Invercargill is New Zealand's southernmost city with pleasant folk, campsites, hostels, a fine museum, bike shops
and a place to catch the ferry to Stewart Island. Stewart Island is indeed a real beauty spot and visitors love
its isolation, beaches and pristine bush. It is not a great place for cycling, but if you are willing to swap your
pedals for tramping boots for a bit, then this is a rewarding and worthwhile destination. Most cyclists however,
head from Invercargill up toward Lake Manapouri and Lake Te Anau and the possibility of a trip to Milford Sound.
From Invercargill, pedal west to Riverton (38 km) a sweet old New Zealand town with a folksy atmosphere and a touch
of the alternatives. There is a camp site here, supermarket, tearooms etc. This is a good spot for lunch, ice
cream or to just mosey around a bit and imagine a bit of the history of the place. The following extract is from
the Cyclopedia of New Zealand.
In the earlier times the streets of Riverton were frequently crowded with bullock-drays laden with wool,
grain and other produce, which was shipped from the port. The scenery seen from South Riverton is very fine,
and includes the waters of the estuary, with green hills relieved with small patches of pines and smiling
homesteads, and, in the background, the timber-clad Longwood ranges, with the rugged ramparts of remoter
Further on, there are campsites at Colac Bay (10 km out from Riverton, tea rooms, dairy, pub and hostel) and at
Orepuki (28 km out from Riverton, pub, camping in the domain). Tuatapere (47 km out from Riverton) has a motor camp,
store and tearooms.
The road so far has been fairly flat, but from Tuatapere it begins to rise steeply over
Jericho Hill (400 metres). It's a good 80 km from Tuatapere to Manapouri so, depending on your fitness and
commitment, you will want to break this journey up at some point.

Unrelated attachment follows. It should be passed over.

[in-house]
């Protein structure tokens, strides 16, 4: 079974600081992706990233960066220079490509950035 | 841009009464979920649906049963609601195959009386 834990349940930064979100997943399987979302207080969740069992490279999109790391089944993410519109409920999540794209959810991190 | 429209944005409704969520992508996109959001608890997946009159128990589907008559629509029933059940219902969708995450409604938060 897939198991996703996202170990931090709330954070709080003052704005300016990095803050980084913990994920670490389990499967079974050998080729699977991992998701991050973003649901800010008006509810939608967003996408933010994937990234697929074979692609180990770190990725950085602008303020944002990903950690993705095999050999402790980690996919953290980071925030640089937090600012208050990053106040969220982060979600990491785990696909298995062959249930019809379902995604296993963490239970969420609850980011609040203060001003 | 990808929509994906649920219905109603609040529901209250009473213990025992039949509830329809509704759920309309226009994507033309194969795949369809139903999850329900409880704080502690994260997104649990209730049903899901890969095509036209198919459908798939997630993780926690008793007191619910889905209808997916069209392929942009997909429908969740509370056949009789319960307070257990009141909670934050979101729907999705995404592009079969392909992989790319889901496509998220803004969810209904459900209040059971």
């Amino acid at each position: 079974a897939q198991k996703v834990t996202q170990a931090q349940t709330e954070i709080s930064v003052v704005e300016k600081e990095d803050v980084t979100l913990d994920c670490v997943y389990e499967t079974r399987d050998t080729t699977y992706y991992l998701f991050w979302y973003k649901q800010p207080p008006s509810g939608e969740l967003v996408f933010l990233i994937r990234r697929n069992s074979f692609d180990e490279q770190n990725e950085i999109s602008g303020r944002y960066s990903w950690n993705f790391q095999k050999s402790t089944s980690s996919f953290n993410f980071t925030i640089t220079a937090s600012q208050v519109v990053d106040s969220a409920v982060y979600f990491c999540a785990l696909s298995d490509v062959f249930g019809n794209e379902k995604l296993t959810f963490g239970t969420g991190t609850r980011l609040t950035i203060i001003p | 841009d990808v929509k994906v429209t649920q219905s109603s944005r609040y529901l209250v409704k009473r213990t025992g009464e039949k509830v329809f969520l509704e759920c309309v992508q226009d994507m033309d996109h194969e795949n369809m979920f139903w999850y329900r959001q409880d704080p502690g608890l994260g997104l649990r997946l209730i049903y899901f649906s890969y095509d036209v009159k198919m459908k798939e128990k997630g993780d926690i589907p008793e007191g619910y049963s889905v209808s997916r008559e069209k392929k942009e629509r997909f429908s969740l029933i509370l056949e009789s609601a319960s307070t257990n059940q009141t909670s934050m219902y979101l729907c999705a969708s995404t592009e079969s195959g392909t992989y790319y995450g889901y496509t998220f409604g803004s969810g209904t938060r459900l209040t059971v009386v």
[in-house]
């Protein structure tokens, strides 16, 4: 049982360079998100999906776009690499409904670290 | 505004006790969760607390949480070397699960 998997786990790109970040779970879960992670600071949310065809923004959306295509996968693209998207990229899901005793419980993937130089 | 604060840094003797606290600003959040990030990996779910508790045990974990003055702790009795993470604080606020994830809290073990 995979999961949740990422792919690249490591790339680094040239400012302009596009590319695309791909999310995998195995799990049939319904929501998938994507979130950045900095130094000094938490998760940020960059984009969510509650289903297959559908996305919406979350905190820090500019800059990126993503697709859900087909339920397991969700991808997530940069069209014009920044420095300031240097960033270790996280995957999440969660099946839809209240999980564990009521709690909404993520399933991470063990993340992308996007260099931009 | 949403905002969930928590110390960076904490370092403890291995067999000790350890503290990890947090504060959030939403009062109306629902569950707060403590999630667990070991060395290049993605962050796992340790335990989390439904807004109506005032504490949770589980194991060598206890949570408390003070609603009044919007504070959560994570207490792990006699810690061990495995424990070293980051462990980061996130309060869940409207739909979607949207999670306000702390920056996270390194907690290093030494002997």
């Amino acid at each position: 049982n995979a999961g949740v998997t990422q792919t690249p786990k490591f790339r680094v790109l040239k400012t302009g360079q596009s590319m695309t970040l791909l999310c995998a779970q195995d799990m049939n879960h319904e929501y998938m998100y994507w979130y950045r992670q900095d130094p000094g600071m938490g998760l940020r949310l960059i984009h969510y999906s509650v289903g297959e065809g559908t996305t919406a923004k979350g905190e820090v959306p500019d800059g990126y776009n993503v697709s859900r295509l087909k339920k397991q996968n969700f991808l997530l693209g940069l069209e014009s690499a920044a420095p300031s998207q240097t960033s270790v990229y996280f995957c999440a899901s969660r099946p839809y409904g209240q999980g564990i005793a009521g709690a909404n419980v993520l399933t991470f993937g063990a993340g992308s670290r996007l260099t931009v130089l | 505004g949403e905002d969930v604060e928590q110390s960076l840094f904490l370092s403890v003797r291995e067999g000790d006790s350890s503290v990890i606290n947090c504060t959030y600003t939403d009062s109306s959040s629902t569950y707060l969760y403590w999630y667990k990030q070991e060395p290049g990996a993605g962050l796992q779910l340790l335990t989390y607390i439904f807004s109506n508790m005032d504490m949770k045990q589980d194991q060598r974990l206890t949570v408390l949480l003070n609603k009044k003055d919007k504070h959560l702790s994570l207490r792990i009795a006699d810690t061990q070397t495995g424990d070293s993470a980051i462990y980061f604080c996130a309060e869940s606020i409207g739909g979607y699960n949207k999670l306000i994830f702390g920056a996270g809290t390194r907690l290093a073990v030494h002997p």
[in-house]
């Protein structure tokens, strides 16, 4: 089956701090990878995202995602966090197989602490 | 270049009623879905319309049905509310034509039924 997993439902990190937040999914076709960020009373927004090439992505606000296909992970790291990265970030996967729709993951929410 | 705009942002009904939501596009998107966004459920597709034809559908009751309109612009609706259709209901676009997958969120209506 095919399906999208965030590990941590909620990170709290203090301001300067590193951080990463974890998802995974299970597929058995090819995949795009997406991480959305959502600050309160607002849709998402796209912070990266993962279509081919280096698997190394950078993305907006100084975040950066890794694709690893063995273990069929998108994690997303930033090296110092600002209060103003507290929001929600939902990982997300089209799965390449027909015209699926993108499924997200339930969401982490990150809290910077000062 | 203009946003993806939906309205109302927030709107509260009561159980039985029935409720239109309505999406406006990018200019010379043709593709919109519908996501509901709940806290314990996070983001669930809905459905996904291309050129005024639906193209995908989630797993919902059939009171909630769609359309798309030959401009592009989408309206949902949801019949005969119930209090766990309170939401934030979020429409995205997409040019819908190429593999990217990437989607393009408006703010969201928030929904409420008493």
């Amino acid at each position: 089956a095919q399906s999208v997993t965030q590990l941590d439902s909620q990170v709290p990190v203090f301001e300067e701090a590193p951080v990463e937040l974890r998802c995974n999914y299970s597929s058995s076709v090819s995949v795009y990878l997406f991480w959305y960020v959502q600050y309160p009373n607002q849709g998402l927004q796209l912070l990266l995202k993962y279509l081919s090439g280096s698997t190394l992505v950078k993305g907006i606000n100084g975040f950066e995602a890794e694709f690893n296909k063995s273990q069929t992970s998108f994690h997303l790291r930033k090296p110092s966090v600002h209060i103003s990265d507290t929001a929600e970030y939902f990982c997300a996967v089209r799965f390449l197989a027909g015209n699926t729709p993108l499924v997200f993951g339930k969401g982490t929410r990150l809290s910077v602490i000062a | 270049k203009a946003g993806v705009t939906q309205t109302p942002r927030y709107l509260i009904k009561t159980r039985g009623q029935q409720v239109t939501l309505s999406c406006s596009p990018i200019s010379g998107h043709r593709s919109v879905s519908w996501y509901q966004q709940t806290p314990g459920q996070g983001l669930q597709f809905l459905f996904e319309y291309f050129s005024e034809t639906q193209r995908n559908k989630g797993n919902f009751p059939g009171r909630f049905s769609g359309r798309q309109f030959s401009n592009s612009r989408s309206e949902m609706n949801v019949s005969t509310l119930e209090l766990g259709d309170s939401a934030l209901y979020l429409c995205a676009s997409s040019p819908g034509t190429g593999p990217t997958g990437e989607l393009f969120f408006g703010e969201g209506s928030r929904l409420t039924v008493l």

The best thing about this route is that the road is fairly quiet, rural and scenic with a long stretch of road
beside the coast. There are occasional interesting historic spots like the bridge at Clifden (60 km from Riverton,
DOC camping ground) and interesting side/return routes to remoter and beautiful areas like Lake Monowai (DOC
camping, no store, hostel) or a fairly long side route (32 km) to LakeHautoko (basic camping, no store). Lake
Hautoko is notably New Zealand's deepest lake. Be warned! You are now in sandfly country and will need insect
repellent. Also take note that that Fjordland, beautiful as it is, has the highest rainfall in New Zealand.
Hence the term 'rainforest'. Keep a weather eye on forecasts.
Most cyclists continue on to Lake Manapouri, a quiet and beautiful lake with a small township that has campsites and a
store/tea rooms and a few tourist amenities. The more curious among you may wish to take a cruise out to the Power
Station on the far side of the lake and take the road (or catch the bus) to Deep Cove. From here you can catch the
launch and explore one of the remotest fjords in the world. This is a tranquil, isolated and magnificent reach
that stretches out toward the Tasman Sea through the great primeval forests of the Fjordland National Park.
A further flat 21 km on from Lake Manapouri will see you in Te Anau, a recognizable tourist town with all amenities
and plenty of hostels and campgrounds. The lake is pretty enough, but most cyclists regard Te Anau as the spot to
consider the long road out to Milford Sound.
Whether you cycle this road or secure your bike at the hostel/campground at Te Anau and catch a bus, is a matter of
personal choice. You have to travel the same route twice, in and out again, and it can be arduous in parts,
particularly the steep (900 metre) climb to the Homer Tunnel. The narrowness of the road, the frequent tour buses
and the length and darkness of the long Homer Tunnel can be a bit daunting, although some touring cyclists have
found this road particularly beautiful and worthwhile. There is a scattering of DOC campsites along the way, but
no stores. Milford Sound itself has a hostel, campground and store. The Sounds themselves are however, spectacular.